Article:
In the depths of the Great Recession, states across the country, facing balanced-budget requirements, slashed their spending on higher education. In recent years, as the economy has slowly recovered, states have begun gradually increasing higher education spending, although not to pre-Recession levels. In a new report, researchers from the Center on Budget and Policy Priorities, a progressive think tank, offer concerning evidence that this slow progress has stalled in many states.
During the 2017–18 school year, total state spending on public two- and four-year colleges was $7 billion less (adjusted for inflation) than it was in 2008. As the report notes, "[t]he average state spent $1,502, or 16 percent, less per student in 2018 than in 2008." Only four states—California, Hawaii, North Dakota, and Wyoming—spend more per student today than they did in 2008. In some states, the cuts have been particularly deep—Arizona, for example, currently spends half what it did in 2008.
Perhaps even more concerning is that the trend of the last several years—one of slow, steady growth in higher ed spending in most states—shows signs of stalling in some parts of the country. While national spending was essentially flat between the 2017 and 2018 school years, 31 states actually cut per-student funding (by about 2.6 percent, on average). While some of these cuts were small, others were more significant. Per-student funding in North Dakota, for example, was $1,939 lower in 2018 than in 2017. (Eighteen states increased per-student funding in 2018.)
Public institutions of higher education, which rely heavily on state funding, have responded to these cuts in two ways: They've cut spending, reducing class offerings and eliminating other student services and supports; and they've increased tuition. In fact, according to the CBPP report, inflation-adjusted tuition today is 36 percent higher, on average, than it was in 2008. In Arizona—where cuts to state education funding have been particularly steep—tuition has increased 91.3 percent (or $5,355) since 2008.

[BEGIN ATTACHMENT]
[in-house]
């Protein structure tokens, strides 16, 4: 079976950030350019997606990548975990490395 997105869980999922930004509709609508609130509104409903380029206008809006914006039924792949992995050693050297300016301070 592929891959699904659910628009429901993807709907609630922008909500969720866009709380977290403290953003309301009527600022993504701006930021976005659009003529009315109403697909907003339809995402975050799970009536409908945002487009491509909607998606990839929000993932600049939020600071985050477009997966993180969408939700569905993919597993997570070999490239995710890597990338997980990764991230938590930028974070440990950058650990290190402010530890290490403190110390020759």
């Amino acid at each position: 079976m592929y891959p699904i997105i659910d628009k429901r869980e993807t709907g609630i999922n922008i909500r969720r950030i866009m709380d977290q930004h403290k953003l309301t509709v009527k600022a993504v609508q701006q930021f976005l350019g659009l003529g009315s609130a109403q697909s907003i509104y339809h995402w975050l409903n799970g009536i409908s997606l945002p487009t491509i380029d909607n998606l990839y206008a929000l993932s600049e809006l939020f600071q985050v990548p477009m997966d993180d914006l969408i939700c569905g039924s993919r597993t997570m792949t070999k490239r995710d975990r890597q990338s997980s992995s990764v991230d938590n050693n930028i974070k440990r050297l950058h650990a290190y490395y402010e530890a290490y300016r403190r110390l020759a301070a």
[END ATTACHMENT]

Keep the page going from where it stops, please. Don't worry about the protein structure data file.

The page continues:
These tuition increases have had meaningful effects for families across the income distribution. "In 2008, when the recession took hold, average in-state tuition and fees at a public four-year institution accounted for 14 percent of a family's median household income," the CBPP researchers note. "By 2017 they accounted for 16.5 percent, and in eight states, average annual tuition and fees at a public four-year university accounted for over 20 percent of a household's median pay."
And while low-income students are often eligible for financial aid that blunts the impact of tuition increases, researchers have repeatedly demonstrated that "sticker price" can have a big effect. The evidence suggests that tuition increases reduce enrollment, particularly among low-income students who may not be aware of the financial aid available to them. Past studies have found that cost concerns often lead low-income students to enroll in less selective institutions, despite the fact that the net price at more selective institutions may be equivalent (due to financial aid packages).
There's another reason to be concerned about inadequate state funding for institutions of higher education, particularly community colleges: The decline in funding for community colleges has been accompanied by tremendous growth in the for-profit college industry. Experts believe the two trends are likely related. One 2009 paper found that increases in public funding for community colleges in California led to a decline in the number of nearby for-profit institutions in operation. In other words, in the absence of adequately funded community colleges, the evidence suggests that students are turning to for-profit institutions, which offer dramatically lower economic returns than public institutions (and leave students saddled with much higher debt loads).
There's a vigorous, much-needed debate taking place right now about the college-for-all movement. Politicians and researchers across the ideological spectrum are advocating for innovative models of post-secondary learning that don't assume every student wants or needs a four-year college degree. Virtually everyone, however, agrees that American workers today, and in the future, will need some kind of post-secondary credential to achieve economic security and stability. And that means that the institutions that grant those credentials need more money, not less.